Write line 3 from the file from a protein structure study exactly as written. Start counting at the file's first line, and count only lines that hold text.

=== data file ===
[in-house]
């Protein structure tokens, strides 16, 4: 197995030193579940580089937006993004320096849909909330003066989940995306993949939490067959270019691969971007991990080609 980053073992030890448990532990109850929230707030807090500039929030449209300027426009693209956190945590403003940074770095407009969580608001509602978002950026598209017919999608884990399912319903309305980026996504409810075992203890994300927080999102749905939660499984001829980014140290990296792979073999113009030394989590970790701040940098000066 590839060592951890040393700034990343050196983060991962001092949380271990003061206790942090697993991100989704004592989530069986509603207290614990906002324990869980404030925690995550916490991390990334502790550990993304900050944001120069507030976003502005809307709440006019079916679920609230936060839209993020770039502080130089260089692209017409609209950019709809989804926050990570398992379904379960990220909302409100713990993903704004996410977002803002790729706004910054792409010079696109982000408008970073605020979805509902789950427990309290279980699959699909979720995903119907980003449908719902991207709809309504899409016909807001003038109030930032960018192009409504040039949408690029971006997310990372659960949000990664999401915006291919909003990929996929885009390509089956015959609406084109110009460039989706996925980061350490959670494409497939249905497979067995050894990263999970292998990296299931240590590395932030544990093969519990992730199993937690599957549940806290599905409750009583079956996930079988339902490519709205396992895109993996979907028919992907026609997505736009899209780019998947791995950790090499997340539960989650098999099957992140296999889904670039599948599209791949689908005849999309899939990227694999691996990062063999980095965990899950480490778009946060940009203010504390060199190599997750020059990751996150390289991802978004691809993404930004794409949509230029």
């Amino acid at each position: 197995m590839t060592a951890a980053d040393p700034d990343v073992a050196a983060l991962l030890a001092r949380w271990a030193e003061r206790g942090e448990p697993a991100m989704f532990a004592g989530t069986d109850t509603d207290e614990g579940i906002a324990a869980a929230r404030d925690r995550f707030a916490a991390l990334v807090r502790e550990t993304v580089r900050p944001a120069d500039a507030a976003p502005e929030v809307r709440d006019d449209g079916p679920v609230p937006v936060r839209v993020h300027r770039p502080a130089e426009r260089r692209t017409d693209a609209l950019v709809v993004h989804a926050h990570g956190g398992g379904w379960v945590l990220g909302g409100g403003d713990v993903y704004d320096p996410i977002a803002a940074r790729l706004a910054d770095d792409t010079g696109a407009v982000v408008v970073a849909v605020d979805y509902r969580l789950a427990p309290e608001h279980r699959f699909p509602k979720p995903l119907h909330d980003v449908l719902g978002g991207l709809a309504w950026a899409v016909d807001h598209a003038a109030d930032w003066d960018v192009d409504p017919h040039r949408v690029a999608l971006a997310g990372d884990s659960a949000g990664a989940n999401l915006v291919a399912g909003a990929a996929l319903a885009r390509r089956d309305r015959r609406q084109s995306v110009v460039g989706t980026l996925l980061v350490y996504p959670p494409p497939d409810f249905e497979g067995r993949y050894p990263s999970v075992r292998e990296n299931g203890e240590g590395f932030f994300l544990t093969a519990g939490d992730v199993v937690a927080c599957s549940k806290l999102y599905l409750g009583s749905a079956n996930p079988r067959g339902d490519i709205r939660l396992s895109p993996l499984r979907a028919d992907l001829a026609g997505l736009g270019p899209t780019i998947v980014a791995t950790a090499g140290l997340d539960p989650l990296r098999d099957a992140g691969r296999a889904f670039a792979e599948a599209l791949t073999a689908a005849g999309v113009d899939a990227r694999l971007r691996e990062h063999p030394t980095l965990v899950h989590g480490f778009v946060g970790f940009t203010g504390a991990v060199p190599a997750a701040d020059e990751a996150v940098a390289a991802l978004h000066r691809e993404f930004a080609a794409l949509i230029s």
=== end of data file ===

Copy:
């Amino acid at each position: 197995m590839t060592a951890a980053d040393p700034d990343v073992a050196a983060l991962l030890a001092r949380w271990a030193e003061r206790g942090e448990p697993a991100m989704f532990a004592g989530t069986d109850t509603d207290e614990g579940i906002a324990a869980a929230r404030d925690r995550f707030a916490a991390l990334v807090r502790e550990t993304v580089r900050p944001a120069d500039a507030a976003p502005e929030v809307r709440d006019d449209g079916p679920v609230p937006v936060r839209v993020h300027r770039p502080a130089e426009r260089r692209t017409d693209a609209l950019v709809v993004h989804a926050h990570g956190g398992g379904w379960v945590l990220g909302g409100g403003d713990v993903y704004d320096p996410i977002a803002a940074r790729l706004a910054d770095d792409t010079g696109a407009v982000v408008v970073a849909v605020d979805y509902r969580l789950a427990p309290e608001h279980r699959f699909p509602k979720p995903l119907h909330d980003v449908l719902g978002g991207l709809a309504w950026a899409v016909d807001h598209a003038a109030d930032w003066d960018v192009d409504p017919h040039r949408v690029a999608l971006a997310g990372d884990s659960a949000g990664a989940n999401l915006v291919a399912g909003a990929a996929l319903a885009r390509r089956d309305r015959r609406q084109s995306v110009v460039g989706t980026l996925l980061v350490y996504p959670p494409p497939d409810f249905e497979g067995r993949y050894p990263s999970v075992r292998e990296n299931g203890e240590g590395f932030f994300l544990t093969a519990g939490d992730v199993v937690a927080c599957s549940k806290l999102y599905l409750g009583s749905a079956n996930p079988r067959g339902d490519i709205r939660l396992s895109p993996l499984r979907a028919d992907l001829a026609g997505l736009g270019p899209t780019i998947v980014a791995t950790a090499g140290l997340d539960p989650l990296r098999d099957a992140g691969r296999a889904f670039a792979e599948a599209l791949t073999a689908a005849g999309v113009d899939a990227r694999l971007r691996e990062h063999p030394t980095l965990v899950h989590g480490f778009v946060g970790f940009t203010g504390a991990v060199p190599a997750a701040d020059e990751a996150v940098a390289a991802l978004h000066r691809e993404f930004a080609a794409l949509i230029s």